ELIAN D. ALVAREZ

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Value Investment Strategy in Venture Capital

Sep
08

Why succeed in every investment (or the majority of them) is more important than depending on the statistical model of “Spray and Pray”.

Starting a business is not easy. One has to invest a lot of effort, time, and brain in order to introduce an idea that can stand out and is of value to others. Every individual is naturally inclined toward investing in a startup with better prospects than a start-up that would not generate any value and likely to fail in the future. Every investor would want to see his investment a complete success, whether it be an investment in a single stock or a bucket full of stocks. Same is the case with Venture Capitalists; they wish every investment to be successful, and for the same reason, prefer to use value investment strategy over the statistical model of spray and pray.

Although, spray and pray has got a lot of media attention in the past few years, and the face behind it is none other than Dave McClure, the founder of 500 startups, yet, you cannot deny the fact that it is important to reasonably manage your risk.

Nurturing the Idea is as Important as Making Money Out of it

Nurturing the idea is as important as making money out of it and this is exactly what value investors believe in, because you won’t be able to make money out of it if it doesn’t grow well. Manu Kumar, the founder of K9 Ventures, said that most companies do not turn out to be a failure because of their investors, but despite their investors. This is why he doesn’t want the startups, he has invested in, to fail, and wants a reasonable success rate in his investments. He keeps an average of four or five companies in his portfolio and he wants each one of them to be a success. This is why he is very selective and prefer to go for the one with good prospects. He keeps his investment between $100k and $200k and screen companies down while expecting a much higher rate of success. He looks for appropriately priced deals and doesn’t touch anything that is five or higher.

Value Investing Strategy – Bridging the Gap between Investors’ Mindset and Founders’ Perception

Another famous name among the Venture Capitalists, Thomas Korte, said that they do everything in a scaled way, because the majority of the founders tend to take the funds they are offered in the seed stage. There are very few in the market who believe that their investors would take them through Series B and Series C, and their apprehensions are true to a certain extent. At one point, McClure said, “it is not that their portfolio has a high death rate, it’s just that there is a higher death rate out there.” Instead of aligning himself with the founder and an acquirer, he prefers to align with an investor and acquirer. So, if a company has a scalable impact, he makes a deal as soon as possible. It is not easy to bridge the gap between investors’ mindset and this commonly held belief of startups. However, Value investing strategy can contribute towards changing this mindset and bringing harmonization to achieve common goals.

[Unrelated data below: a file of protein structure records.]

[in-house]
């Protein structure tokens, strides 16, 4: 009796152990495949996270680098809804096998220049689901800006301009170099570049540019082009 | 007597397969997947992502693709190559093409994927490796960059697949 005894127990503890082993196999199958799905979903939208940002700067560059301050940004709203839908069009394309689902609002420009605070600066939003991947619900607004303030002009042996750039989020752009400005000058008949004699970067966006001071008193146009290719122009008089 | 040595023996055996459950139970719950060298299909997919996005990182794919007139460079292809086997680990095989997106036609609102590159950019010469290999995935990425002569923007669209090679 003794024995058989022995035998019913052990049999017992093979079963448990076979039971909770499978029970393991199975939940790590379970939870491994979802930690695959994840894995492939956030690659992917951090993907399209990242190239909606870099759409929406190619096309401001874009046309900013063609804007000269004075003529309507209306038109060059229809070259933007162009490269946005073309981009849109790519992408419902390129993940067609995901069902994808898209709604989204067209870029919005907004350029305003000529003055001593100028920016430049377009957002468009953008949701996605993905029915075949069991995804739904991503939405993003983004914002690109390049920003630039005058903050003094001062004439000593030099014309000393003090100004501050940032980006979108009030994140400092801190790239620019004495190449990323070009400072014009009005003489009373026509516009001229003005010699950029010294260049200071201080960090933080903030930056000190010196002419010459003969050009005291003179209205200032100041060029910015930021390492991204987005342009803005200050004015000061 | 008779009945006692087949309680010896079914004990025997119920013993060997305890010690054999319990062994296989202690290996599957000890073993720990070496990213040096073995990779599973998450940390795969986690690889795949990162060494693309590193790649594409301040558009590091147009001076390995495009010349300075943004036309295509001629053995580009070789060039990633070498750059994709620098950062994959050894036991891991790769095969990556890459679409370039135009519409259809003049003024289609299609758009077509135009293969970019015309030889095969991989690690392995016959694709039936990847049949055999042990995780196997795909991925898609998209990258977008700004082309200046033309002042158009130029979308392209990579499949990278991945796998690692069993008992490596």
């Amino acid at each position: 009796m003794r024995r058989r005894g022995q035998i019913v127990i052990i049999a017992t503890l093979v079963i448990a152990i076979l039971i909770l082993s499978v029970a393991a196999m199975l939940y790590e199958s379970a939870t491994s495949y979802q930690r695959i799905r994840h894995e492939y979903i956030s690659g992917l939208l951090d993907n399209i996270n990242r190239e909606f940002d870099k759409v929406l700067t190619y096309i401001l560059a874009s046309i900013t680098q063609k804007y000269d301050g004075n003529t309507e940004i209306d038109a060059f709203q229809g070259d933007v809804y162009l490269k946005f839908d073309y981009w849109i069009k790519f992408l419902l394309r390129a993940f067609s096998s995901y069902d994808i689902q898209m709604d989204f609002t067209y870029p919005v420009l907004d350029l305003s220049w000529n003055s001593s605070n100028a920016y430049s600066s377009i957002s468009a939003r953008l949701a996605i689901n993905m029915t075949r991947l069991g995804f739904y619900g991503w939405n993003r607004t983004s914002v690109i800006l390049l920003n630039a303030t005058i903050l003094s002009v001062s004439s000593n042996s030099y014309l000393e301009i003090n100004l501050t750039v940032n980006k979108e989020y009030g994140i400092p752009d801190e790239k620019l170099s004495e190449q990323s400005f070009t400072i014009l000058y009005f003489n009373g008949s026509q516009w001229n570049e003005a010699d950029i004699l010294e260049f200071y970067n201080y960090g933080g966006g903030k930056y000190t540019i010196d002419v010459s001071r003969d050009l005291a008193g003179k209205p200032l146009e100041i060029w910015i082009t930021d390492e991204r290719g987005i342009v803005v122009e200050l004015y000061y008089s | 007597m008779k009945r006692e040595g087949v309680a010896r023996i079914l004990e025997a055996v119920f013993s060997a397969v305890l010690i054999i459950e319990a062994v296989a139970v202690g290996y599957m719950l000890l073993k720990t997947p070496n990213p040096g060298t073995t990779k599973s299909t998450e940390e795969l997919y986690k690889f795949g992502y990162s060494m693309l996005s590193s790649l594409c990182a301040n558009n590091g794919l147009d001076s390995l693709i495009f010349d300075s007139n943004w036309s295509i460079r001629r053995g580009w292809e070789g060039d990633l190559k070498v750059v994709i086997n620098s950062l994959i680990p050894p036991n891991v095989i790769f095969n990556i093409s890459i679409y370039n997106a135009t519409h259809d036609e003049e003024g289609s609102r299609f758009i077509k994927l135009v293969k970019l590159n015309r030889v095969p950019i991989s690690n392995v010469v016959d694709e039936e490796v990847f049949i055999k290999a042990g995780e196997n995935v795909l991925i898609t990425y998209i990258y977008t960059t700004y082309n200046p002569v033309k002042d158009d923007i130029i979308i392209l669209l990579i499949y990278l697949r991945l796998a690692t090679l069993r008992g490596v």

Benefits of Value Investing

Potential to Make High Profits – As opposed to spray and pray strategy, value investing has a potential to make high profits, because value investors tend to invest in companies that are being offered at a discount price and sell them well above their intrinsic value by bringing their true value to light through solid research on a value stock, its peers, and the sector.

Avoid Exposure to High Risk – Investing in a few companies with good future prospects will not only enable the investor to focus on materializing the potential value, but also keep the overall cost to a minimum. The investor will not be dependent to succeed on that only company that make the revenue beside all the others have already failed.

 

Yes, there might be a lot of effort and hard work involved the value investment strategy to be implemented while choosing the startups for investments, but it is important to note that short term price fluctuations are not always a true depiction of the true value of an asset.

As Benjamin Graham, the founder of value investing and mentor of Warren Buffet, once said, “In the short run, the market is a voting machine, but in the long run, it is a weighing machine.”